42-43 (D. Mass. 2006). “This Court follows the majority of courts and adopts the two-tier approach.” Id. at 43.
Case 3:16-cv-40138-MGM Document 95 Filed 04/09/18 Page 7 of 20
two-tier approach and allowing conditional class certification even though discovery had completed);
Lapan v. Dick's Sporting Goods, Inc., No. 13-11390, 2014 WL 4206212, at *1 (D. Mass. Aug. 20, 2014)
(“After careful consideration, the court sees no reason to blaze new trails or to revisit the two-tier
approach laid out by Judge Young in Trezvant . . . .”). The overwhelming majority of courts in other
circuits have also adopted the two-tiered approach. See, e.g., Myers v. Hertz Corp., 624 F.3d 537, 554–
55 (2d Cir. 2010) (noting that courts in their discretion have coalesced around a “sensible” two-step
method); In re HCR Manorcare, Inc., 2011 U.S. App. LEXIS 26241, at *3 (6th Cir. Sept. 29, 2011)
(“[w]e have ... implicitly upheld” the two-step approach); Symczyk v. Genesis Healthcare Corp., 656 F.3d
189, 192 (3d Cir. 2011) (noting that courts in the Third Circuit “typically employ a two-tiered
analysis” in “deciding whether a suit brought under § 216(b) may move forward as a collective
action”); Morgan v. Family Dollar Stores, Inc., 551 F.3d 1233, 1261 (11th Cir. 2008) (“sanction[ing]” the
Under this two-step process, “the court makes an initial determination of whether the
potential class should receive notice of the pending action and then later, after discovery is complete,
the court makes a final ‘similarly situated’ determination.” Davine v. Golub Corp., No. CIV.A. 1430136-MGM, 2015 WL 1387922, at *1–2 (D. Mass. Mar. 25, 2015) (Mastroianni, J)(quoting Trezvant
v. Fidelity Employer Servs. Corp., 434 F.Supp.2d 40, 43 (D. Mass. 2006) (Young, J)). Initially, during
what is often called the “notice stage,” courts make a preliminary “similarly situated” finding and
determine whether to authorize notice to a potential class of the opportunity to opt into the suit. Id.
The second stage occurs at the completion of discovery when the employer may move to decertify
the class action. Johnson v. VCG Holding Corp., 802 F. Supp. 2d 227, 234 (D. Me. 2011). At that point
a “more stringent” standard applies, Rosario v. Valentine Ave. Disc. Store, Co., 828 F. Supp. 2d 508, 514
(E.D.N.Y. 2011), and courts consider, among other factors, “various defenses available to the
employer which appear to be individual to each employee” and other “fairness and procedural
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considerations,” 7B Charles Alan Wright & Arthur R. Miller, Federal Practice and Procedure § 1807
(3d. ed. 2016) (“Wright & Miller”).
The R&R at issue here appropriately addressed Plaintiff’s motion at the first stage of the
two-step approach and focused on whether Plaintiff met his burden with respect to “similarly
situated” employees, the only issue addressed in Defendants’ opposition. (See R&R at 55; see also Dkt.
No. 31, Defendants’ opposition brief). In concluding that Plaintiff had not established he was
similarly situated to potential Plaintiffs, the R&R applied a three-part test used by some courts in the
District of Maine to address motions for preliminary certification. That test requires a “minimal
factual showing” that “(1) there is a reasonable basis for crediting the assertion that aggrieved
individuals exist; (2) those aggrieved individuals are similarly situated to the plaintiff in relevant
respects given the claims and defenses asserted; and (3) those individuals want to opt in to the
lawsuit.” Johnson v. VCG Holding Corp., 802 F. Supp. 2d 227, 233 (D. Me. 2011) (quoting Albanil v.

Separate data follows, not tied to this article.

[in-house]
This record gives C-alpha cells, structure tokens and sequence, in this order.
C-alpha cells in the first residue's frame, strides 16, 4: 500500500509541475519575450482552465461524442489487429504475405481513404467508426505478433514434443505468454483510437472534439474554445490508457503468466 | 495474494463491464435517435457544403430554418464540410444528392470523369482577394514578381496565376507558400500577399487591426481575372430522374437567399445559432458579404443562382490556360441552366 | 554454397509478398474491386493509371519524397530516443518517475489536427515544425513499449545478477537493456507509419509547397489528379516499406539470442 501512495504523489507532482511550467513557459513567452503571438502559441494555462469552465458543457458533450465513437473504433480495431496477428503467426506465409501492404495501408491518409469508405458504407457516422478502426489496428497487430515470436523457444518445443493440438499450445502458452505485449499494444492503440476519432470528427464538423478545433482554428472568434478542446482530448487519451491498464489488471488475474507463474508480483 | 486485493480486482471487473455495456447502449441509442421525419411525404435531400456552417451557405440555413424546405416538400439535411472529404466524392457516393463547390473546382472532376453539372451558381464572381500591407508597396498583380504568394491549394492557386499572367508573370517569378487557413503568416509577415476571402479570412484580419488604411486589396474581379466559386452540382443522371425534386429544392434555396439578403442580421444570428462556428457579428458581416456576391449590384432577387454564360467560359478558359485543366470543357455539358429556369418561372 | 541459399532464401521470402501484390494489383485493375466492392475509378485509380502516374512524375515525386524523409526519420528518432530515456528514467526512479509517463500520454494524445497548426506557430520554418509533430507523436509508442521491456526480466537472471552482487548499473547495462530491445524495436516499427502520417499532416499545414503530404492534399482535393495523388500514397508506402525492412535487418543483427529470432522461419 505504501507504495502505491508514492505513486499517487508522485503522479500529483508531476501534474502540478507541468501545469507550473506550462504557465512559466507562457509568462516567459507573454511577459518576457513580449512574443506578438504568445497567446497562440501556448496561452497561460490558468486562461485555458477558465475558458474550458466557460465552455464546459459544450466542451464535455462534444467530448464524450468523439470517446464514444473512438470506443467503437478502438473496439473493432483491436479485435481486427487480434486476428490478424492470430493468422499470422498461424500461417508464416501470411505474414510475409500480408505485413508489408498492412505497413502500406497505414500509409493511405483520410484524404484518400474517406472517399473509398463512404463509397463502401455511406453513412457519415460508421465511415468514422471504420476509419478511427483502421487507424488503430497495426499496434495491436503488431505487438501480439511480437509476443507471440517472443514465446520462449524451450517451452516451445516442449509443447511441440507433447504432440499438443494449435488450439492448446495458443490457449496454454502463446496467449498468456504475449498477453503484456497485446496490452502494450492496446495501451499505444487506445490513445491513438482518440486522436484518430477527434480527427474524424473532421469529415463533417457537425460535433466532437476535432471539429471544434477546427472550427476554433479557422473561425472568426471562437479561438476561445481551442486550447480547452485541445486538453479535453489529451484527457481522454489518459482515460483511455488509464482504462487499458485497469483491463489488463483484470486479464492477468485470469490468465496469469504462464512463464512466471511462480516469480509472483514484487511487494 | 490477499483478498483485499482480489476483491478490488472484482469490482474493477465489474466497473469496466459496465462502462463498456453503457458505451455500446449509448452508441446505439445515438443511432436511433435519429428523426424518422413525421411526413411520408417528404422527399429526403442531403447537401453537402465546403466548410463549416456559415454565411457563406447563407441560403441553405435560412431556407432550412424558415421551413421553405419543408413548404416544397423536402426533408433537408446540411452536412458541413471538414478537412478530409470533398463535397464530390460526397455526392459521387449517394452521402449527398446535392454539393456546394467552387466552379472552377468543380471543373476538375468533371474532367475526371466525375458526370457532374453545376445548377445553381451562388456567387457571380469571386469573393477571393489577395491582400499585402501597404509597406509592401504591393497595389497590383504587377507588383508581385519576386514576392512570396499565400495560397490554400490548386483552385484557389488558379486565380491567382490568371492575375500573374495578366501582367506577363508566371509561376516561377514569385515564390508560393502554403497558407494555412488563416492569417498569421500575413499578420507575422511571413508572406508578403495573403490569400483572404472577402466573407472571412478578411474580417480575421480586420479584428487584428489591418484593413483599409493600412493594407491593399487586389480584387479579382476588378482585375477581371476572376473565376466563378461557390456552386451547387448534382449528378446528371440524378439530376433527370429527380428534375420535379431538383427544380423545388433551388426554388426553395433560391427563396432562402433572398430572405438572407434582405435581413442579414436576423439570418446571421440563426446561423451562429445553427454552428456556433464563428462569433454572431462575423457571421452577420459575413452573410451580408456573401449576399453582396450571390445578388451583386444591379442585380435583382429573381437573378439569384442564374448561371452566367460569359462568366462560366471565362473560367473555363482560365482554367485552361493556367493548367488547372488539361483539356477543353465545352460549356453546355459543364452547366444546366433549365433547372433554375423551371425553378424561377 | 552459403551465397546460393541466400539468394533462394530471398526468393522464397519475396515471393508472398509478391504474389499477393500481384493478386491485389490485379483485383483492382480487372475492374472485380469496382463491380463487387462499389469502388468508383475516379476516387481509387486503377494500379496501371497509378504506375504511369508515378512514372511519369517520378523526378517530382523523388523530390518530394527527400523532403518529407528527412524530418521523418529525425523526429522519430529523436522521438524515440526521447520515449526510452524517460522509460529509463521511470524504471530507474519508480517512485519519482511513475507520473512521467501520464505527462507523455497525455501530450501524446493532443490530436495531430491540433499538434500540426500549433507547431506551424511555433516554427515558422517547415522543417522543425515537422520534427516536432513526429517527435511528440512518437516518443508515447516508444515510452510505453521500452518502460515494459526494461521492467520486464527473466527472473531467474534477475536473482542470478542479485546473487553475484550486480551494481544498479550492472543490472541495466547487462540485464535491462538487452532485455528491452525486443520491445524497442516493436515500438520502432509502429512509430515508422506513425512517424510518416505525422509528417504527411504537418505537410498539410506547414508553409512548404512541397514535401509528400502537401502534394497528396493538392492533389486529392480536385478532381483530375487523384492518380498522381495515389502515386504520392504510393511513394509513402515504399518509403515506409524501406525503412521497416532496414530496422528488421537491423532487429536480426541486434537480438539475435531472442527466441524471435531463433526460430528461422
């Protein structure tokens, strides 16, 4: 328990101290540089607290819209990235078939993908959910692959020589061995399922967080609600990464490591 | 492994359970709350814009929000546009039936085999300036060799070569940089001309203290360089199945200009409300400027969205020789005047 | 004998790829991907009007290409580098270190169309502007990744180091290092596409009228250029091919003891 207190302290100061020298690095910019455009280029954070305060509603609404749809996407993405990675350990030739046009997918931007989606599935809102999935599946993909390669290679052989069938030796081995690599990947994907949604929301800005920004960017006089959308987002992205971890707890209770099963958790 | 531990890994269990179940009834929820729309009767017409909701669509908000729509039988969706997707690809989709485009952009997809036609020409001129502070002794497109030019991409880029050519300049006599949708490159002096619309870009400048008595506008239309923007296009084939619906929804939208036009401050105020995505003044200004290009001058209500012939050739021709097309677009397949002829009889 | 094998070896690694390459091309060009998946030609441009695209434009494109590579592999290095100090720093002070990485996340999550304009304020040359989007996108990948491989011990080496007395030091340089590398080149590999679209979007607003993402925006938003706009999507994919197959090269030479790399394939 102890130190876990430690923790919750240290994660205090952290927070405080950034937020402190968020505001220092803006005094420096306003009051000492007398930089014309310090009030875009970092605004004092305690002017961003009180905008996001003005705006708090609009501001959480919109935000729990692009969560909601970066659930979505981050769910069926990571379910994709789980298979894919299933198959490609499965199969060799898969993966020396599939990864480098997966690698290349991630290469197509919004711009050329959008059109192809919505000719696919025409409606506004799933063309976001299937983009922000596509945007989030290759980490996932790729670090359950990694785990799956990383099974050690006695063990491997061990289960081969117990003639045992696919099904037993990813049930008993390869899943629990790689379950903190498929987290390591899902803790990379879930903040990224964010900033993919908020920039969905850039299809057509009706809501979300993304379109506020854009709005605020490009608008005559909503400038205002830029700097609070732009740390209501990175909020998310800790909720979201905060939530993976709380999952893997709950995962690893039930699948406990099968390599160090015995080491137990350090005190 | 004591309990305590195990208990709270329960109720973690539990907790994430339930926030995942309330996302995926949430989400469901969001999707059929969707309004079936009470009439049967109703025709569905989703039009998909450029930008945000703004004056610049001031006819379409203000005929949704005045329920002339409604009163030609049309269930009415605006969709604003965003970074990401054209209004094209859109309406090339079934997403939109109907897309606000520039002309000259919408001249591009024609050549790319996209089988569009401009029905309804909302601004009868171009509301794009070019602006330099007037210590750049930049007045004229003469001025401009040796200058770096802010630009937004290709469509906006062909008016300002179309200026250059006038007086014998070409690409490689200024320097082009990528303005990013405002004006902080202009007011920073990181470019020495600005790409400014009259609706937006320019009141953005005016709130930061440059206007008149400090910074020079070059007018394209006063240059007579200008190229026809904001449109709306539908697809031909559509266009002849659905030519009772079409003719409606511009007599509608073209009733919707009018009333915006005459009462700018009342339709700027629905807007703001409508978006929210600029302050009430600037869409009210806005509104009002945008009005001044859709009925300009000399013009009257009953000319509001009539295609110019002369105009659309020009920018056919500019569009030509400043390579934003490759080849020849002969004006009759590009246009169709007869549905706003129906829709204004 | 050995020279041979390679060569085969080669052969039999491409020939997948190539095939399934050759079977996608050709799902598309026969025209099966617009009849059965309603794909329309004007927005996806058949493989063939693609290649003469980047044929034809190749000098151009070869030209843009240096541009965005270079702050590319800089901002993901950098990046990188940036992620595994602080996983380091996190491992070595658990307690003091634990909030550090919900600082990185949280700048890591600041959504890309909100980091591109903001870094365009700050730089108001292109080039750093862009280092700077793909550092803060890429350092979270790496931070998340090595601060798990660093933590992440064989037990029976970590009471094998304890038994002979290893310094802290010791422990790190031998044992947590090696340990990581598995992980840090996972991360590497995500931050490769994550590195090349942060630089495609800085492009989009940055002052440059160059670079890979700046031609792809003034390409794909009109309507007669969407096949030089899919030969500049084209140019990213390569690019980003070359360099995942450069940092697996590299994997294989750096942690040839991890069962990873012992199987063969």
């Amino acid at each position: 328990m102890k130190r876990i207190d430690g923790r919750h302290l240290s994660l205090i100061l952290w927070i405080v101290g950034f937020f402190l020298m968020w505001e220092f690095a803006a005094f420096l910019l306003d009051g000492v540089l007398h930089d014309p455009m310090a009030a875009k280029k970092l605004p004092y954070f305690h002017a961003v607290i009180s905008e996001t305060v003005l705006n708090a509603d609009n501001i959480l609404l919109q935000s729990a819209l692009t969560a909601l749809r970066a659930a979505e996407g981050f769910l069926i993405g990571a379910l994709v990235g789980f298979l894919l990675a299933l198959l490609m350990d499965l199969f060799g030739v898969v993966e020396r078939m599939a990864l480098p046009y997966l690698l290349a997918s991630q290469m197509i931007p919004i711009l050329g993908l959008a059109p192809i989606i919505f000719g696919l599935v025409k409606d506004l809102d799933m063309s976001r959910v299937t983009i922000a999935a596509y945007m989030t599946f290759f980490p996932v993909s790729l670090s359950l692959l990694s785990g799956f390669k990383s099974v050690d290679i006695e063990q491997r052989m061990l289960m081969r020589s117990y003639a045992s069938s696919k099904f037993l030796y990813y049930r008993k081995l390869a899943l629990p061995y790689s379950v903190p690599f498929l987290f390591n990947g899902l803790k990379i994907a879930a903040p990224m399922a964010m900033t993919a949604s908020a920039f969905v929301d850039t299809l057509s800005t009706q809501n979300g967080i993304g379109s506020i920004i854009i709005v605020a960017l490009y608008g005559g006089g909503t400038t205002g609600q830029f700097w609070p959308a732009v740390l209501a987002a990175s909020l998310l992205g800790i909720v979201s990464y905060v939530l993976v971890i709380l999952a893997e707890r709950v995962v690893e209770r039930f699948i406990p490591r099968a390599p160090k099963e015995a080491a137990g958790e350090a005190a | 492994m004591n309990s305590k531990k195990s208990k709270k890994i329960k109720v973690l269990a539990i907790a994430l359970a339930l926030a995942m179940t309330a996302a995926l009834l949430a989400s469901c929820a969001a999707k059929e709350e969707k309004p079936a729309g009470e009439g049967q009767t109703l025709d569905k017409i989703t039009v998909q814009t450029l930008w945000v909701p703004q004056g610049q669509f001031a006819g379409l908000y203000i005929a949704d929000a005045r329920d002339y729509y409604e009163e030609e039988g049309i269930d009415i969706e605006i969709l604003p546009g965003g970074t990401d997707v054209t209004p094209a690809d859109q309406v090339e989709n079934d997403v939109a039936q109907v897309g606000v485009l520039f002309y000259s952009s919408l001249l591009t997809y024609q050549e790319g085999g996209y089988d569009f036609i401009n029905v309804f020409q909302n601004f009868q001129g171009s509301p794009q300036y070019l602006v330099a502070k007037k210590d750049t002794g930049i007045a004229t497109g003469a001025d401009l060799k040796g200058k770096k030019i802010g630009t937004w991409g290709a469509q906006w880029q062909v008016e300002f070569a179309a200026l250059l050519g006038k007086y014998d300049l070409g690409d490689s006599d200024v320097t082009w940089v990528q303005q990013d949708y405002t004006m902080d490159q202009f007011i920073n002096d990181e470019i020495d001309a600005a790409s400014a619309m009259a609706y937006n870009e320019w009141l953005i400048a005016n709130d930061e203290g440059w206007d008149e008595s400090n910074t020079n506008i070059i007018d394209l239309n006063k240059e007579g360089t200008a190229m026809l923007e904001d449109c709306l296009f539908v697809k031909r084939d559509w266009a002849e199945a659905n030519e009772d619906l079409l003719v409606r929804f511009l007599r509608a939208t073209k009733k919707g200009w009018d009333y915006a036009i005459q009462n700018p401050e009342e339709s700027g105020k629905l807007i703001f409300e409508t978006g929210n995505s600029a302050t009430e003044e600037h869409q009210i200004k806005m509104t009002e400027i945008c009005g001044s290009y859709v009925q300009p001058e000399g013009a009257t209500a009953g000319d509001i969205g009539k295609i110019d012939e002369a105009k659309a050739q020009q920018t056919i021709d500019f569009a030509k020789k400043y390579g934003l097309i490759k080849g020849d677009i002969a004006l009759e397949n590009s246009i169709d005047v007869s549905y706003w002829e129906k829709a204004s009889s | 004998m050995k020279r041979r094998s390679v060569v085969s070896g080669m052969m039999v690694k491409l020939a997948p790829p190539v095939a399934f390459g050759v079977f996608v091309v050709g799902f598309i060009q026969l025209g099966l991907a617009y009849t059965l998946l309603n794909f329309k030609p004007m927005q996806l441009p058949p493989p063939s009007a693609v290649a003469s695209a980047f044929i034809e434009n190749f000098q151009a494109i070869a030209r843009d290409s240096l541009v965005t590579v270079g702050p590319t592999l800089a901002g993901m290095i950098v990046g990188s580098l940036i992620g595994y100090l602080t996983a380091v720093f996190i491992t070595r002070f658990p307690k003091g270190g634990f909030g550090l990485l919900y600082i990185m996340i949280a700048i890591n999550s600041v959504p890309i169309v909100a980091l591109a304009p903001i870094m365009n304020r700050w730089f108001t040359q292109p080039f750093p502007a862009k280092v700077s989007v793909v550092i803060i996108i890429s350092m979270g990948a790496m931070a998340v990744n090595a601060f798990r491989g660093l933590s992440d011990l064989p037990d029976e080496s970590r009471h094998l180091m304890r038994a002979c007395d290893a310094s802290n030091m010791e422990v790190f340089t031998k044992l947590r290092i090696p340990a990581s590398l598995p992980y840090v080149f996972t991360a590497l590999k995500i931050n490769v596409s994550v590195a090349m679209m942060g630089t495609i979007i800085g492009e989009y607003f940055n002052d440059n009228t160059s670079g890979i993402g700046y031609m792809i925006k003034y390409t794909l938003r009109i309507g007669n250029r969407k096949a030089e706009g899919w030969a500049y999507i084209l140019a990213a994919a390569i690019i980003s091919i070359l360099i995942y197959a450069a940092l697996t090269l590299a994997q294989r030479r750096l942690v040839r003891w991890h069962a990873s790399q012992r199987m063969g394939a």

Coast 2 Coast, Inc., Civil Action No. H–08–486, 2008 WL 4937565, at *6 (S.D.Tex. Nov. 17, 2008))
(internal quotation marks omitted).
The R&R found that Plaintiff satisfied the first prong through assertions in affidavits from
Phulotsang, Tobden, and Dechen, and Plaintiff himself. Each affidavit described similar payroll
practices on the part of Stonewall that failed to include overtime pay or minimum wages for each
hour worked. (Dkt. No. 78 at 56). Noting each affidavit’s “evidentiary value,” and further
considering that some of the affiants recounted discussions with some of at least 12 other employees
about payroll practices, the R&R found a reasonable basis for crediting Plaintiff’s assertion that
other aggrieved individuals exist. (Id. at 56-57).
As for the second prong, the R&R reasoned that although those same affidavits, without
more, would merit a preliminary finding that “stonemasons/construction workers as a group
suffered from a common policy or practice that violated the law,” other factual materials submitted
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by Defendants established “unique circumstances” preventing such a finding. (Id. at 58-59). These
circumstances derive from Lama’s affidavit and excerpts from Plaintiff’s deposition establishing
without contradiction that (i) Plaintiff has been incarcerated for the length of this suit on charges for
statutory rape and assault of Defendant Lama’s underage daughter, and (ii) Plaintiff had invoked his
5th Amendment right against self-incrimination during a deposition taken during discovery in this
case. (Id. at 58).4 In light of these materials, the R&R voiced concern that Plaintiff would lack access
to evidence while incarcerated, face impeachment challenges regarding his credibility and motive for
bringing suit, and risk prejudicial inferences when further raising his 5th Amendment privilege. (Id.).
Those concerns, according to the R&R, should prevent the court from finding that Plaintiff’s is
“similarly situated” to potential class plaintiffs and merit a holding that the second Johnson prong has
therefore not been met. (Id.)
Moving to the third prong, the R&R likewise found that Plaintiff had not met his burden to
show that similarly situated aggrieved individuals were interested in joining suit. This finding, of
course, follows from the conclusion made at the second prong, because each Johnson prong is